Six Reasons to Visit Yosemite This Winter

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Six Reasons to Visit Yosemite This Winter

Six Reasons to Visit Yosemite This Winter

There are many locations throughout the continental U.S. that are perfect for a wintertime visit. Many RVers travel south and spend the months in the warm, dry air of Mesa, Arizona, the gulf-breezes of Corpus Christi, Texas, and of course, in sunny Florida. With several campgrounds available in the park, hardy adventurers who enjoy the cold, journey to Yosemite National Park. Here, in no particular order, are six reasons to put visiting this destination on your bucket-list.

Related Read: 20 National Parks on Our 6 Week RV Vacation

1. The History

Yosemite was heavily promoted by nineteenth century painters Albert Bierstadt and Thomas Moran, as well as explorer John Muir before it was deemed a national park in 1890. In 1903, Yosemite Valley and Mariposa Grove were also placed under federal protection, increasing the park’s size and including some of the most memorable landmarks within.

Love Learning the History of areas you travel? Check out the “Roadrunner History Buff” Blogs.

2. The Ever-Changing Scenery

With Glacier Point, El Capitan, and Half Dome; picturesque Bridalveil Falls and the largest waterfall in the U.S. Yosemite Falls, this park offers a lot to look at throughout the year. With snow-capped mountains and ice-covered streams, however, Yosemite becomes a winter wonderland that must be experienced to be appreciated.

Although a few of the roads—including Tioga Road between Crane Flat and Tioga Pass and the road to Glacier Point—are closed part of winter, many popular sites are still accessible. For example, Yosemite Valley and Wawona are always open and the Glacier Point and Badger Pass Road is regularly cleared. After a heavy snow, safety stations are utilized to ensure that travelers have snow chains for their tires. If you plan to visit during winter, it’s a good idea to pack some.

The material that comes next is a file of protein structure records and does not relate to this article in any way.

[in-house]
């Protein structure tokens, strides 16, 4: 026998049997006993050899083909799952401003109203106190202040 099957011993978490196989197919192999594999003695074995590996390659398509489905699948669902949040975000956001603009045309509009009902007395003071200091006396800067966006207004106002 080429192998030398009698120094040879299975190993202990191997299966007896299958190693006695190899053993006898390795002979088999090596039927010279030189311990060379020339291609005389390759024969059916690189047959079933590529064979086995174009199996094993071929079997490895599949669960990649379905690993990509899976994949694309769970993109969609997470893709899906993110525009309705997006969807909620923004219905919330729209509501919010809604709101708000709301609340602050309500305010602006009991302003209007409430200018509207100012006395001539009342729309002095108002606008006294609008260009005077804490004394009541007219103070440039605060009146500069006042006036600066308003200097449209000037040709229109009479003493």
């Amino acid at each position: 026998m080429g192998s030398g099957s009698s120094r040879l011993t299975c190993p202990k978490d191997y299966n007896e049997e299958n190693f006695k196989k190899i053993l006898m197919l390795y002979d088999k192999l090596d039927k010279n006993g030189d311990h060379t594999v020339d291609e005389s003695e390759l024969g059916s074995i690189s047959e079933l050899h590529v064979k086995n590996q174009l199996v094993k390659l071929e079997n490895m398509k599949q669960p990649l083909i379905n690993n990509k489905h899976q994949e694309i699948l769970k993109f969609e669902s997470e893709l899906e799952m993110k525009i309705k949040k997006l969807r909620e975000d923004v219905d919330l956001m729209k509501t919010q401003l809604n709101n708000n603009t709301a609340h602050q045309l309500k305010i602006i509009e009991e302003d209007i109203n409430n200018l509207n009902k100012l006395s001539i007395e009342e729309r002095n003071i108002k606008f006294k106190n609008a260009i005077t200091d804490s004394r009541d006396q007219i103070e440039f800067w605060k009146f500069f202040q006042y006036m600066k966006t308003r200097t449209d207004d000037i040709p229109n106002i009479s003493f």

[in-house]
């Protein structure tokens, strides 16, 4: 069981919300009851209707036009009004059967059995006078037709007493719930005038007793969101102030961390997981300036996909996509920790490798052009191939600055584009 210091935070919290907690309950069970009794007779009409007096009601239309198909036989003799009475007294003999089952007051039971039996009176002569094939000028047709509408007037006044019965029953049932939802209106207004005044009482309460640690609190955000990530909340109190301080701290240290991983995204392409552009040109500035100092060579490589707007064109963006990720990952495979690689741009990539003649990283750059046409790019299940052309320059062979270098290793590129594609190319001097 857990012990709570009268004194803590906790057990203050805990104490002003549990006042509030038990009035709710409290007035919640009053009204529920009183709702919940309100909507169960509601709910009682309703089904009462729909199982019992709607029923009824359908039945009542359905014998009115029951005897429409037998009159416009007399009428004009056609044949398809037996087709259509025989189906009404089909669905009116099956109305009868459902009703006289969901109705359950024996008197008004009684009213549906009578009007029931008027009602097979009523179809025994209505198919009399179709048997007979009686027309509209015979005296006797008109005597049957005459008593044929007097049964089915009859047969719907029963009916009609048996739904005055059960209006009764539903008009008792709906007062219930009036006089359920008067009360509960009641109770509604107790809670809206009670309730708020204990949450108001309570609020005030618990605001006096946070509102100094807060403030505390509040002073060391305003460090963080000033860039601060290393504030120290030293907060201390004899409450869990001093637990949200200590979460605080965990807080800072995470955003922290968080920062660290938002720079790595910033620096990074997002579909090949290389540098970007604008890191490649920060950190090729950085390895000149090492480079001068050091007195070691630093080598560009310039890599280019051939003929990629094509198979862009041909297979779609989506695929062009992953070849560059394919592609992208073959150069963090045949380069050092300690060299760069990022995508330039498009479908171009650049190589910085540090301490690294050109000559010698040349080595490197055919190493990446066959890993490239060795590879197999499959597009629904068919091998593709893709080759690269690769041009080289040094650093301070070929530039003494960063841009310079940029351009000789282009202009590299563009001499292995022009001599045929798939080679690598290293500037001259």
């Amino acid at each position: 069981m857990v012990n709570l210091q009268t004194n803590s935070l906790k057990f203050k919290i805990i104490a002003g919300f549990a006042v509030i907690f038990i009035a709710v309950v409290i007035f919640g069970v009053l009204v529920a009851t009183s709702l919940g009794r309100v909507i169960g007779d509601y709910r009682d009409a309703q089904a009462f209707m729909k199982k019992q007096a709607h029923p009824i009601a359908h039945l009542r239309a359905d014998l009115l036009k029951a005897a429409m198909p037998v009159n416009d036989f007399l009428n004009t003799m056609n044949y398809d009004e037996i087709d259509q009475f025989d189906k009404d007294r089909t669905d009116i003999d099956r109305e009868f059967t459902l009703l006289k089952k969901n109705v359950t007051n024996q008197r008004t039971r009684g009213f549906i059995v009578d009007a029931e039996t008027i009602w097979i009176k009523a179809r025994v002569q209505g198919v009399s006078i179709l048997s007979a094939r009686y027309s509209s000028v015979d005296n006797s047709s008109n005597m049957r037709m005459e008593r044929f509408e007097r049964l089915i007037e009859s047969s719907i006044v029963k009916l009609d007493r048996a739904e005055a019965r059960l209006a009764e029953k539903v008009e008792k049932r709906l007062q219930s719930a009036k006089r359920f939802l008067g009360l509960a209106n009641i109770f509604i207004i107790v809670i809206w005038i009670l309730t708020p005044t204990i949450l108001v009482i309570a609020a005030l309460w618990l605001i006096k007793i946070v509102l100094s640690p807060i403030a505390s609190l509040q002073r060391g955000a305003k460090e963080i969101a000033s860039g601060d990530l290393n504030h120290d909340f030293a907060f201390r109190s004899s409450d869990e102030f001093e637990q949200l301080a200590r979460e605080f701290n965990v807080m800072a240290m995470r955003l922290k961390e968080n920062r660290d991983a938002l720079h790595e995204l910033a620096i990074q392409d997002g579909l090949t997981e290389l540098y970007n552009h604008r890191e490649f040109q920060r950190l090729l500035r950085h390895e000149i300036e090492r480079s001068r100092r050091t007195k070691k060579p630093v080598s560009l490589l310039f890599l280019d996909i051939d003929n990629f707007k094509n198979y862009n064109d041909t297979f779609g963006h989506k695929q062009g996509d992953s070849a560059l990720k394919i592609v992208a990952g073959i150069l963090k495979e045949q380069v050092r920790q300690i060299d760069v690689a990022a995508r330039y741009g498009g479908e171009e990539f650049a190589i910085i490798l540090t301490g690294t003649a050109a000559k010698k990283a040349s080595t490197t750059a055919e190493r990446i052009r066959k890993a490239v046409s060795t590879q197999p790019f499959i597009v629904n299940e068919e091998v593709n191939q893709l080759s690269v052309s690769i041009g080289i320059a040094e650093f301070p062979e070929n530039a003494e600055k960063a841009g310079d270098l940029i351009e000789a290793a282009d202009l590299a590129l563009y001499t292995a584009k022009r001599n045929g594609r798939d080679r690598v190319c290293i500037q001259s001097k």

3. It’s Less Crowded

It’s no secret that summer is the time many tourists visit state and national parks. In fact, many of the campgrounds are booked, as soon as they start taking reservations for the season. This is one reason off-season camping is a great idea.

Many of the campgrounds that would require a reservation to get in during the busy summer months are nearly vacant during the winter. This ensures not only a camping space, but also access to the shared grills and picnic tables (if you’re so inclined to use them), and peace and quiet.

4. Campgrounds That Are Open Year Round

Fortunately, Yosemite has several campgrounds open year-round and some of them accept RVs. Hodgdon Meadow on highway 120, Wawona on highway 41, and Upper Pines campground in Yosemite Valley are motorhome accessible with dry-camping sites. Upper Pines even has a freshwater fill and a dump station year-round. As with any rustic destination, verify size restrictions ahead of time.

5. The Wildlife

There are hundreds of species of animals found in Yosemite. Many, such as the amphibians and reptiles, hibernate during the winter. The varieties of rabbits and hares remain rampant, as do badgers, fox, and coyotes. Bighorn sheep and mule deer can often be spied, and although much more elusive, bobcats and mountain lions may be seen. Even though they hibernate, black bears do occasionally venture out during winter.

6. Outdoor Enjoyment

Along with hiking the trails and taking guided tours, Yosemite provides additional activities in the colder months. Go snowshoeing on over 90 miles of marked trails or cross country skiing over 22 miles of groomed back country.

Then head to Badger’s Pass, the official Yosemite Ski and Snowboard Area, for downhill skiing, snowboarding, and tubing. There are equipment rentals, lessons, and lifts at the lodge.

Related Read: Let's Go Travel: The 5 Best Views in America

In Conclusion

State and national parks are among my favorite destinations anytime of the year. The wonderful thing about spending time (and a moderate amount of money) at any naturally beautiful area is that each visit is unique unto itself. Every experience is different. The people present during your previous visit have been replaced with others, the scenery has changed, and you have changed. Stay adventurous.

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Carrie Todd


Carrie Todd

Initially, Carrie became a freelance writer, editor, and artist to support herself doing something she loves that also allows her to travel. Living in her Tourmaster coach, she has spent no more than five months in one place since October 2013. This ensures that she gets to experience the constantly changing scenery that accompanies the yearly seasonal changes, as well as meet new people across the country. She has since become a LuLaRoe Independent Fashion Consultant, as well to further this endeavor. In fact, Carrie considers herself fortunate, as most people have to be of retirement age to enjoy the sort of freedom she has, with every day bringing something different.

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